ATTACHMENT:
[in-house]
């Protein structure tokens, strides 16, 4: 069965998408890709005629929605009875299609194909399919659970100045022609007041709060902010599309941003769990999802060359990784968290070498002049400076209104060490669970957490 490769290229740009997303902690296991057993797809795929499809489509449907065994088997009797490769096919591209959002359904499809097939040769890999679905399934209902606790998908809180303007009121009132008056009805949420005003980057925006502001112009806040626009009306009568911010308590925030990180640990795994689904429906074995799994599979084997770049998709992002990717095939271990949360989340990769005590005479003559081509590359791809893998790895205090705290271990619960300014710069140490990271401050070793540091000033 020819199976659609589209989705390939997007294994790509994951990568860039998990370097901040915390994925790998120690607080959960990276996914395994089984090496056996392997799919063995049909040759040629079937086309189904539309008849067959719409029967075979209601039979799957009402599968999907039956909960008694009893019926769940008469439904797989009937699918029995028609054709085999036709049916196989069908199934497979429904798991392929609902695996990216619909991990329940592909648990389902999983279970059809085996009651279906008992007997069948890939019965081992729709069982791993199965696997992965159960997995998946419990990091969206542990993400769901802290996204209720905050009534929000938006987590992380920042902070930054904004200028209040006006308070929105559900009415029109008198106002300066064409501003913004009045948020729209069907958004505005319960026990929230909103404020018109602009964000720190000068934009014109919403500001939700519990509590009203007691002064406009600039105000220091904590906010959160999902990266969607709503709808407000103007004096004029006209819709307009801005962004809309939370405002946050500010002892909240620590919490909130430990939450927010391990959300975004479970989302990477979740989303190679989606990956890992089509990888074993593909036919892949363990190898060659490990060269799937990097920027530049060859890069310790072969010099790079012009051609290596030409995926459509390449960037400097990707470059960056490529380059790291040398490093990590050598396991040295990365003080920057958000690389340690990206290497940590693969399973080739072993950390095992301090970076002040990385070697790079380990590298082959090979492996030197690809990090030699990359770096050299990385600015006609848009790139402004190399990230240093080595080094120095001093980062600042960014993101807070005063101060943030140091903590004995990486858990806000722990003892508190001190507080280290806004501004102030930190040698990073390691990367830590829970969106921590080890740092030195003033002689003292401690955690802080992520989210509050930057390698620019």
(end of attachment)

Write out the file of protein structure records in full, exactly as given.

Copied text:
[in-house]
């Protein structure tokens, strides 16, 4: 069965998408890709005629929605009875299609194909399919659970100045022609007041709060902010599309941003769990999802060359990784968290070498002049400076209104060490669970957490 490769290229740009997303902690296991057993797809795929499809489509449907065994088997009797490769096919591209959002359904499809097939040769890999679905399934209902606790998908809180303007009121009132008056009805949420005003980057925006502001112009806040626009009306009568911010308590925030990180640990795994689904429906074995799994599979084997770049998709992002990717095939271990949360989340990769005590005479003559081509590359791809893998790895205090705290271990619960300014710069140490990271401050070793540091000033 020819199976659609589209989705390939997007294994790509994951990568860039998990370097901040915390994925790998120690607080959960990276996914395994089984090496056996392997799919063995049909040759040629079937086309189904539309008849067959719409029967075979209601039979799957009402599968999907039956909960008694009893019926769940008469439904797989009937699918029995028609054709085999036709049916196989069908199934497979429904798991392929609902695996990216619909991990329940592909648990389902999983279970059809085996009651279906008992007997069948890939019965081992729709069982791993199965696997992965159960997995998946419990990091969206542990993400769901802290996204209720905050009534929000938006987590992380920042902070930054904004200028209040006006308070929105559900009415029109008198106002300066064409501003913004009045948020729209069907958004505005319960026990929230909103404020018109602009964000720190000068934009014109919403500001939700519990509590009203007691002064406009600039105000220091904590906010959160999902990266969607709503709808407000103007004096004029006209819709307009801005962004809309939370405002946050500010002892909240620590919490909130430990939450927010391990959300975004479970989302990477979740989303190679989606990956890992089509990888074993593909036919892949363990190898060659490990060269799937990097920027530049060859890069310790072969010099790079012009051609290596030409995926459509390449960037400097990707470059960056490529380059790291040398490093990590050598396991040295990365003080920057958000690389340690990206290497940590693969399973080739072993950390095992301090970076002040990385070697790079380990590298082959090979492996030197690809990090030699990359770096050299990385600015006609848009790139402004190399990230240093080595080094120095001093980062600042960014993101807070005063101060943030140091903590004995990486858990806000722990003892508190001190507080280290806004501004102030930190040698990073390691990367830590829970969106921590080890740092030195003033002689003292401690955690802080992520989210509050930057390698620019």